In the courtroom during hearings, there will be intense anxiety. It is unavoidable. Donna suggested that I express and release my anxiety, anger, rage, disappointment, despair, and grief BEFORE appearing in court in any healthy way that I was able to. This advice was priceless. Releasing the emotion prior to appearances prevents the emotions from spilling out in the courtroom. If necessary, speak to your physician about your anxiety and definitely keep your counseling therapist in the loop, at all times.
Courtroom outbursts are simply not allowed. Any emotional display, such as, “He’s LYING!” or, “She’s CRAZY!” will not, under any circumstances, win any points for you. Even rolling your eyes, sighing, or shaking your head in disgust is not going to do you any service. Quiet, reserved dignity is essential. Let the spath slip a cog and rant in the courtroom, but you are in control of your behaviors and you are not obligated to react to lies — you have provided your attorney with the necessary documentation to prove your case, and that’s it.
Tell your attorney everything in advance so there are no surprises in court
Let your attorney do the talking, always, and make sure that you are both on the same proverbial page. Tell your attorney if there are issues that you do not want brought up and, specifically, why. He/she will be prepared to counter any sneak-attacks by the spath’s attorney. If there are issues of custody/visitation before the court, remain calm and factual. Accusations of bad parenting, etc., are not going to be entertained by the court. Only facts need be presented, and you will be keeping a factual log throughout these processes that will only contain dates, times, actions, and results. No emotional observations or accusations are allowed — save the emotion for your counseling sessions.
Don’t discuss details with children or outsiders
If your legal matter involves children in common, keep the children out of all adult matters. I cannot stress this strongly enough. DISALLOW any discussion of what the other parent is, has done, is doing, or any child support discussions. You are not obligated to explain your actions to your children and a simple, “I’m not discussing these matters with you. They are between your mother/father and me, and regardless of our differences, we both still love you.” A spath parent in a divorce/custody/visitation matter is going to do everything within their power to force innocent children to choose sides. If you respond to your child’s demands to “know” everything, you’ll only be playing the same vicious games that the spath is playing, and this will only further damage the children. Counseling sessions for the children may be a very good option, as well.
Although we are compelled to do this, it is a personal imperative that we not discuss our divorce proceedings with others except our closest friends, family, and/or counseling therapist. Divorcing a sociopath is unlike any other drama/trauma that we’re equipped to process and “outsiders” will quickly either tire of our emotional state, or they’ll eagerly drink up the drama/trauma for their own purposes. Do not discuss details of your case with anyone other than your attorney and counselor. Well-meaning people will open their mouths at the most inopportune times to bring up your dirty laundry as a part of the human condition.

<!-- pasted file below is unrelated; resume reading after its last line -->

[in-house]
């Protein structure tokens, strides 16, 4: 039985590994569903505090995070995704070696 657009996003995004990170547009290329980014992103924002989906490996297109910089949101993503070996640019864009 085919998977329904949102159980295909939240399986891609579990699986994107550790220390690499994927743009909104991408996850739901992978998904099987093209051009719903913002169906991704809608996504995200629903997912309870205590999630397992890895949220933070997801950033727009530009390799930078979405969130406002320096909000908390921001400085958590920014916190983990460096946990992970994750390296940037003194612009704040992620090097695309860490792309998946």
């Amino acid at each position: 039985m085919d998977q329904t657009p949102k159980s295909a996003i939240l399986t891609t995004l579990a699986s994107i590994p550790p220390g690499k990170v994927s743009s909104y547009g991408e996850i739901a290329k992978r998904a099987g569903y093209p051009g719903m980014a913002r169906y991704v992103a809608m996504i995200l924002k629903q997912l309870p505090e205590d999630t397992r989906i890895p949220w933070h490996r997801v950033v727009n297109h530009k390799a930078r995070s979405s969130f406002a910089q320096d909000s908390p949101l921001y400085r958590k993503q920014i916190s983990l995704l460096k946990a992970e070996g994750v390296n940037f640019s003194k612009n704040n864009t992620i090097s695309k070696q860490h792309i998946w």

Know in advance what outcomes are possible
Finally, remember that you aren’t the first person to experience this and, sadly, you will not be the last. The Laws in most States in the U.S. maintain “no fault” divorce which means that nobody is held to be “at fault” for the collapse of a contract of marriage. Court involves “equitable distribution,” only, and it is imperative that you understand that you’re not going to be awarded punitive damages because he/she has slept with half of the town’s population, defrauded you of your personal finances, or any other misdeed or misconduct.
Nobody “wins” any divorce/custody/visitation matter except the representing attorneys. Be prepared for this fact and make sure that your attorney explains this to you, in detail. It is a very rare event that one party walks away with the whole kielbasa and the other party is left destitute when assets, incomes, and personal property are “distributed equitably.” It may not be “fair,” but it is a fact that will not be changed unless and until “No Fault Divorce” is either amended, or repealed.
The ultimate “win” will be to keep your self-respect in tact
Cool heads prevail in courtrooms, and it’s very easy to get caught up in the drama/trauma of it all. Spaths create such widespread carnage that we want everyone to understand and appreciate what was done to us. Divorce court is not the venue to accomplish this task, if there even is one that’s appropriate outside of counseling sessions and this blog site. Separating the emotion from facts will not only assist your attorney in preparing your case, but you will likely be amazed that your worst fears don’t manifest inside the courtroom after all is said and done. Keeping the emotion out of your legal matters will allow you to process the events and recover more quickly and with a sense of accomplishment, regardless of how your matter is settled.